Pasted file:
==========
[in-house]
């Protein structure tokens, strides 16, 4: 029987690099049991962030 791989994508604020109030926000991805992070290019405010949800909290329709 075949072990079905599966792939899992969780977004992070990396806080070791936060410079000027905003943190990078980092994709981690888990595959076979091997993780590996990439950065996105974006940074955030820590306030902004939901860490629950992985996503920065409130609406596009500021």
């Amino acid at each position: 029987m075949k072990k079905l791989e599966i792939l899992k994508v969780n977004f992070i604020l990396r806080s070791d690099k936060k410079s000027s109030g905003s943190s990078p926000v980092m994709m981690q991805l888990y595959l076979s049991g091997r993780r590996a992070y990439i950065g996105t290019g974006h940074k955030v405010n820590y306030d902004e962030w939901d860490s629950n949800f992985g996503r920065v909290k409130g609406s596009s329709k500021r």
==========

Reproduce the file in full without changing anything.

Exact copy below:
[in-house]
């Protein structure tokens, strides 16, 4: 029987690099049991962030 791989994508604020109030926000991805992070290019405010949800909290329709 075949072990079905599966792939899992969780977004992070990396806080070791936060410079000027905003943190990078980092994709981690888990595959076979091997993780590996990439950065996105974006940074955030820590306030902004939901860490629950992985996503920065409130609406596009500021």
């Amino acid at each position: 029987m075949k072990k079905l791989e599966i792939l899992k994508v969780n977004f992070i604020l990396r806080s070791d690099k936060k410079s000027s109030g905003s943190s990078p926000v980092m994709m981690q991805l888990y595959l076979s049991g091997r993780r590996a992070y990439i950065g996105t290019g974006h940074k955030v405010n820590y306030d902004e962030w939901d860490s629950n949800f992985g996503r920065v909290k409130g609406s596009s329709k500021r």